Your Questions: Is It Still Worth Using Mixed In Key?

Mixed In Key ran away with the harmonic detection game for many years, but is it still worth the investment now that Traktor has key detection built in?

Mixed In Key ran away with the harmonic detection game for many years, but is it still worth the investment now that Traktor has key detection built in?

Digital DJ Tips reader Bass Action writes: "It is apparent that a vast portion of your fans, followers, and newsletter readers are Traktor users. Many of these users also used Mixed in Key or other various key detection software. I guess the obvious question is should we use Mixed in Key because it is more accurate versus using Traktor's key detection feature? I ask this because the key results differed after anaylsis by the two programs."

Digital DJ Tips says:

It is almost impossible to have an objective debate about key detection software, because everyone makes a convincing argument that theirs is best. Test show most of the big systems are pretty good, but none is perfect. What I like about using Mixed In Key is that it'll write to the comments as well as the (non-standard) key tag that is used by Traktor and other DJ software, which can allow you to sort by key in iTunes, and also potentially use key in other systems, like on CDJs from USB.

Mixed In Key has also attempted to introduce an "energy" rating system, but the jury's out as to how useful people find that. I personally don't really need to be told how dancefloor-friendly my tunes are, but some folk may find it useful.

If you only every do or will use Traktor, and you don't use iTunes extensively to sort your music, I'd say stick with Traktor's in-built key detection. (Virtual DJ has had key detection for ages, by the way.) But for the reasons I've outlined, I still prefer to use Mixed In Key, not least because I sometimes DJ with Serato too, which doesn't have key detection at all.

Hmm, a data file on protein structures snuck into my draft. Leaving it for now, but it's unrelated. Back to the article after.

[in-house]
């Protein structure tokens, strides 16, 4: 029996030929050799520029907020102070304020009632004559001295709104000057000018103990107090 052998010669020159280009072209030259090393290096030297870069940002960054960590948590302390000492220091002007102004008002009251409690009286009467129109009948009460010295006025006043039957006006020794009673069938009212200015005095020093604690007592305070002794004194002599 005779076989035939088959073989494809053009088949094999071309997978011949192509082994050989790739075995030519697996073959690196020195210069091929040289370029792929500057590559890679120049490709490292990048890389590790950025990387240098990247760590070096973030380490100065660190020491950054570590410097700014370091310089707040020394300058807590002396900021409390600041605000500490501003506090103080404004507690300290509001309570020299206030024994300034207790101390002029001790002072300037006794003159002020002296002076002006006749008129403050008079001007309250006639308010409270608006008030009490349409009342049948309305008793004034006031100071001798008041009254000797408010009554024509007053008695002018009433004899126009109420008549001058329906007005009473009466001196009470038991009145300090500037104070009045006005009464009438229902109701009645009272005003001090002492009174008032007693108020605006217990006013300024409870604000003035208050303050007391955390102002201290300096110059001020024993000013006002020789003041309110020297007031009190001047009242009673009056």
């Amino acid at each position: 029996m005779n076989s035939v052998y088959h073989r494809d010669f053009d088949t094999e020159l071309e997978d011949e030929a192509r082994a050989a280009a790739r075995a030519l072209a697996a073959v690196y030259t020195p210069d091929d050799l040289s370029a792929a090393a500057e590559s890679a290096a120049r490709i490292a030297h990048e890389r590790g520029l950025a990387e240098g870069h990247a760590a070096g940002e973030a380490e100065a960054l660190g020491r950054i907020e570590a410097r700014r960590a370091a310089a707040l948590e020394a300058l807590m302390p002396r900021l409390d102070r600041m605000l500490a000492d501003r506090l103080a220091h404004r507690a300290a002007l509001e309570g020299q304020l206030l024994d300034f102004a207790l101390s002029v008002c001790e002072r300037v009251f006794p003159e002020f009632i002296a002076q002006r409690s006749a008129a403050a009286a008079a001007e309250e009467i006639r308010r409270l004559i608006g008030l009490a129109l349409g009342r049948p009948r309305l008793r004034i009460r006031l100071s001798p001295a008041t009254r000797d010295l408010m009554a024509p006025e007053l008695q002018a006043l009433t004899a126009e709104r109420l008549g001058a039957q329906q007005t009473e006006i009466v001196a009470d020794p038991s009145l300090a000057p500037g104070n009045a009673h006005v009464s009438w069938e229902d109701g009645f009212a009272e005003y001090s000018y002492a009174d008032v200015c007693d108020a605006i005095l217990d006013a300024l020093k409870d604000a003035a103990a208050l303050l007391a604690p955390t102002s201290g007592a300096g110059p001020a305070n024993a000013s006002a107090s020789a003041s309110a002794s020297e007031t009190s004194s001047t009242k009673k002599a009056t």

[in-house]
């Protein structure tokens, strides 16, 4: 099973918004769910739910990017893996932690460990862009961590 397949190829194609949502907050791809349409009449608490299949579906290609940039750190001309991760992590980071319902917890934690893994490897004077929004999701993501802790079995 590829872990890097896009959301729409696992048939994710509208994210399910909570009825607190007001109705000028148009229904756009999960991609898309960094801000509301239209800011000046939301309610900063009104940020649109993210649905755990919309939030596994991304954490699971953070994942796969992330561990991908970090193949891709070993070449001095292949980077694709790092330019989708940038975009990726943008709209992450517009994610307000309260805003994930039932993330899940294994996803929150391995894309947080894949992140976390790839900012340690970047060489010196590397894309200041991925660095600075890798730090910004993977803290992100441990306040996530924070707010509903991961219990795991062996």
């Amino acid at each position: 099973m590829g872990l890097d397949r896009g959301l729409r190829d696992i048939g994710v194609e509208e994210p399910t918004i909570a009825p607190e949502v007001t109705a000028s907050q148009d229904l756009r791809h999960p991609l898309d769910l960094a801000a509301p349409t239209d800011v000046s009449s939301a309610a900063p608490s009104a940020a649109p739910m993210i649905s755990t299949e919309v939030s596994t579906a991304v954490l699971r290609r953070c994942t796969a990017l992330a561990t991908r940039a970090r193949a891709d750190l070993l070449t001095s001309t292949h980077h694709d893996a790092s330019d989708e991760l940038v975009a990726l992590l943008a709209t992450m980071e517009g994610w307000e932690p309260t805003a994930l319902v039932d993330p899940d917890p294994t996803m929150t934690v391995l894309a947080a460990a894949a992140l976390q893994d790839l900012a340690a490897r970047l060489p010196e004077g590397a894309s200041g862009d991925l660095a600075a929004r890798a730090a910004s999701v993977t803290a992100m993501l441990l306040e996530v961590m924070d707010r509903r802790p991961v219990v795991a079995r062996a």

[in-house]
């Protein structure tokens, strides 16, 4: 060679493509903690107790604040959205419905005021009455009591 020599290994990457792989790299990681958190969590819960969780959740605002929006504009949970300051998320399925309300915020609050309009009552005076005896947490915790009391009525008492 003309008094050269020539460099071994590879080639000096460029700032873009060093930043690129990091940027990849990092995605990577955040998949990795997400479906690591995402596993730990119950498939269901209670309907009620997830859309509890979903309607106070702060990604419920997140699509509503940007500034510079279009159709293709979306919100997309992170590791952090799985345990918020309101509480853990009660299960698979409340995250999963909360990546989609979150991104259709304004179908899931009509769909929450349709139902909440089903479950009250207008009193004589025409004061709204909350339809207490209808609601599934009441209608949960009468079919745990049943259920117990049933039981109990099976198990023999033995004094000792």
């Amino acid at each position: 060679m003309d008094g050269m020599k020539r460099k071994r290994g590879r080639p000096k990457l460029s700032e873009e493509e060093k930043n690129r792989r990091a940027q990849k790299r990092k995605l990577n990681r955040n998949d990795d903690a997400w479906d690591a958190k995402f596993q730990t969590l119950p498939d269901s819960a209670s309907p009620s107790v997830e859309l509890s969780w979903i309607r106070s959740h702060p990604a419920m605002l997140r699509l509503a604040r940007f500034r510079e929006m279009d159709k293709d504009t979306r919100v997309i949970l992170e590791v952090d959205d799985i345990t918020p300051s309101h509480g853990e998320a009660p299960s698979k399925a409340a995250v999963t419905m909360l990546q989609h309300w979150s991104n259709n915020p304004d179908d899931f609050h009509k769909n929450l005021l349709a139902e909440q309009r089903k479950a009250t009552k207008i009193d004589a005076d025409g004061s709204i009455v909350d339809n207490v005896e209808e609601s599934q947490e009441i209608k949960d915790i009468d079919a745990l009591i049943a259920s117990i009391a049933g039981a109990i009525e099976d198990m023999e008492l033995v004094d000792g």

What do you use to analyse your tunes? Do you use Mixed In Key or do you use Traktor or something else? Please let us know in the comments.

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Comments

  1. I mainly use Traktor to detect the key, then if I feel that the key is off, I usually will manually find the right key using a musical keyboard.

  2. Aaron Tomlinson says:

    My main programs are Ableton and Serato. Neither have any key detection. I trust Mixed in Key with that. If i find myself dealing with a song that is harder for the software to detect then i can usually do a quick check on beatport, or find it using my piano. And i dont know where my DJ Sets would be without Platinum Notes. It more or less remasters every song i use and give them all a similar setting and effect so i dont have to even touch volume controls very much.

  3. i used mixed in key for quite some time, but after comparing the reliability of traktor, keyfinder and mik i decided that they are all about the same, with every program having it´s advantages in some fields. so i switched to keyfinder, as i also prefer the ability to write in different id3 fields – and the main reason not to use mik any more was, that it only can be used when you are online – what is difficult while travelling. (what most djs do a lot, i guess)

  4. I used Mixed in Key as I’m still running Traktor 2.1.3!!

  5. I bought MIK a month or so before NI released their Traktor update that included the new key-detection feature. I don’t use iTunes with Traktor, because I don’t feel that the intergration is good enough. When NI released the key-detection feature, I tried to upgrade but unfortunatly, my laptop is running Vista and is not compatible with the latest update. When I need more songs in my collection, I scan them in Mixed in Key first and then import them to Traktor and it’s nothing worse than that. One thing that I’ve notised is when I play with my DJ friends laptop with the latest update, MIK and Traktor don’t get the same results! Those two tracks MIK tell me I can play together, does not Traktor allow me. Strange…

  6. I analyze keys manually, by ear. I dig through my collection and pick out about 100 songs for a set, then I get out the guitar or keyboard and play along until I’ve figured out the key. It’s good practice as an instrumentalist, and it helps me gain a deeper knowledge of the tracks I’ll be choosing from in a set. I haven’t tested the accuracy of software, but I’ve heard they’re all about 25% accurate, not good enough for me. I’ll test out my collection with some software and post results later…